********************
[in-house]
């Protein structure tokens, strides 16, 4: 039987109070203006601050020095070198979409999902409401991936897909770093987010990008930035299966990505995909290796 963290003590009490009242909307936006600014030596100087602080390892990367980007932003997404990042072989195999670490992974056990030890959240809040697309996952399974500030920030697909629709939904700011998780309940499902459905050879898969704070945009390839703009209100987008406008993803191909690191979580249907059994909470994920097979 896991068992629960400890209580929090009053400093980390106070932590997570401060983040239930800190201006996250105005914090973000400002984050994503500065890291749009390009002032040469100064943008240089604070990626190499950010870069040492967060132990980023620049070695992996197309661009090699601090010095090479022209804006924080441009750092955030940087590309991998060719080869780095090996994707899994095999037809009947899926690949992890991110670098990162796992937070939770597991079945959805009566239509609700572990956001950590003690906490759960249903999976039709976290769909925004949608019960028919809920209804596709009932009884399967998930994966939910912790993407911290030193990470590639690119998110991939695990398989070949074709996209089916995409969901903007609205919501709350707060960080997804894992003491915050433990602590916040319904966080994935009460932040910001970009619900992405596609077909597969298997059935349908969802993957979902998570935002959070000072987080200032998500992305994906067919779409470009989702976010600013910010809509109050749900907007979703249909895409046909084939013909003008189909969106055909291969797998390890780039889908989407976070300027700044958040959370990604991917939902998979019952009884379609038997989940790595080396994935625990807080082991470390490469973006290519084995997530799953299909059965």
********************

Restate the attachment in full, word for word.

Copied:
[in-house]
């Protein structure tokens, strides 16, 4: 039987109070203006601050020095070198979409999902409401991936897909770093987010990008930035299966990505995909290796 963290003590009490009242909307936006600014030596100087602080390892990367980007932003997404990042072989195999670490992974056990030890959240809040697309996952399974500030920030697909629709939904700011998780309940499902459905050879898969704070945009390839703009209100987008406008993803191909690191979580249907059994909470994920097979 896991068992629960400890209580929090009053400093980390106070932590997570401060983040239930800190201006996250105005914090973000400002984050994503500065890291749009390009002032040469100064943008240089604070990626190499950010870069040492967060132990980023620049070695992996197309661009090699601090010095090479022209804006924080441009750092955030940087590309991998060719080869780095090996994707899994095999037809009947899926690949992890991110670098990162796992937070939770597991079945959805009566239509609700572990956001950590003690906490759960249903999976039709976290769909925004949608019960028919809920209804596709009932009884399967998930994966939910912790993407911290030193990470590639690119998110991939695990398989070949074709996209089916995409969901903007609205919501709350707060960080997804894992003491915050433990602590916040319904966080994935009460932040910001970009619900992405596609077909597969298997059935349908969802993957979902998570935002959070000072987080200032998500992305994906067919779409470009989702976010600013910010809509109050749900907007979703249909895409046909084939013909003008189909969106055909291969797998390890780039889908989407976070300027700044958040959370990604991917939902998979019952009884379609038997989940790595080396994935625990807080082991470390490469973006290519084995997530799953299909059965």